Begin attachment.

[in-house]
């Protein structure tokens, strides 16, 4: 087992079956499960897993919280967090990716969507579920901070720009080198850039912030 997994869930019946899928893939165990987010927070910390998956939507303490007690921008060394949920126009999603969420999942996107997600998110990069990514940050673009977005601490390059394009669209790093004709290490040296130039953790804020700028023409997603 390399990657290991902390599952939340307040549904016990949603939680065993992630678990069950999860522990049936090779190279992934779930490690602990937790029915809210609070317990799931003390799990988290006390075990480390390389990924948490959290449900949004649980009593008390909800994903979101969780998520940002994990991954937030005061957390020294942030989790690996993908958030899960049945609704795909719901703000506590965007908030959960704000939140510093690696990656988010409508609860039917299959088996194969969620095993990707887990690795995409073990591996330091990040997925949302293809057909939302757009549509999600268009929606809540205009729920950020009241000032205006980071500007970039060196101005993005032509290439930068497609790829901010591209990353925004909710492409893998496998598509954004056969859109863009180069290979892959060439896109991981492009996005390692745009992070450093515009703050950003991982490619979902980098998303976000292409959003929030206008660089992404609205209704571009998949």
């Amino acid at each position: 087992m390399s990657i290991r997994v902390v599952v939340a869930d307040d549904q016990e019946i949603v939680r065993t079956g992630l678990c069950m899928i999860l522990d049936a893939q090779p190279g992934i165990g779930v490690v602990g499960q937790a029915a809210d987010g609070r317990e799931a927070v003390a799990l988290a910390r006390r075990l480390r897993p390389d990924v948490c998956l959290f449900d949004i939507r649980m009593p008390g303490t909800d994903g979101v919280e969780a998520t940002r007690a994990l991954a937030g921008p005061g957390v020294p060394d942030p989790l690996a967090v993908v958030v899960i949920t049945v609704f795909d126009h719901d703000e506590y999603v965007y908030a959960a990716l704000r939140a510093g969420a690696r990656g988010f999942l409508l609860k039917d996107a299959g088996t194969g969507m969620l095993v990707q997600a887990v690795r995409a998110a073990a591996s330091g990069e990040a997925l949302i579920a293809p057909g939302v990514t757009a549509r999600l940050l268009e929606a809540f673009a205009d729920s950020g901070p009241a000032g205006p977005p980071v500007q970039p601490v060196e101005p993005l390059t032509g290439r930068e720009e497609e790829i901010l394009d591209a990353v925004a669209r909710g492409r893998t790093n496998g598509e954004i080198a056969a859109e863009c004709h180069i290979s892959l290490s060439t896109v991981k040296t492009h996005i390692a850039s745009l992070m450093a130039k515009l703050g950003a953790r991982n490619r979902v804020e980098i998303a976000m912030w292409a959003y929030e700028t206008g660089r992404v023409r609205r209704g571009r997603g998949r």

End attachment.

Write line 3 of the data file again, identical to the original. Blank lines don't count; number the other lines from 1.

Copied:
């Amino acid at each position: 087992m390399s990657i290991r997994v902390v599952v939340a869930d307040d549904q016990e019946i949603v939680r065993t079956g992630l678990c069950m899928i999860l522990d049936a893939q090779p190279g992934i165990g779930v490690v602990g499960q937790a029915a809210d987010g609070r317990e799931a927070v003390a799990l988290a910390r006390r075990l480390r897993p390389d990924v948490c998956l959290f449900d949004i939507r649980m009593p008390g303490t909800d994903g979101v919280e969780a998520t940002r007690a994990l991954a937030g921008p005061g957390v020294p060394d942030p989790l690996a967090v993908v958030v899960i949920t049945v609704f795909d126009h719901d703000e506590y999603v965007y908030a959960a990716l704000r939140a510093g969420a690696r990656g988010f999942l409508l609860k039917d996107a299959g088996t194969g969507m969620l095993v990707q997600a887990v690795r995409a998110a073990a591996s330091g990069e990040a997925l949302i579920a293809p057909g939302v990514t757009a549509r999600l940050l268009e929606a809540f673009a205009d729920s950020g901070p009241a000032g205006p977005p980071v500007q970039p601490v060196e101005p993005l390059t032509g290439r930068e720009e497609e790829i901010l394009d591209a990353v925004a669209r909710g492409r893998t790093n496998g598509e954004i080198a056969a859109e863009c004709h180069i290979s892959l290490s060439t896109v991981k040296t492009h996005i390692a850039s745009l992070m450093a130039k515009l703050g950003a953790r991982n490619r979902v804020e980098i998303a976000m912030w292409a959003y929030e700028t206008g660089r992404v023409r609205r209704g571009r997603g998949r």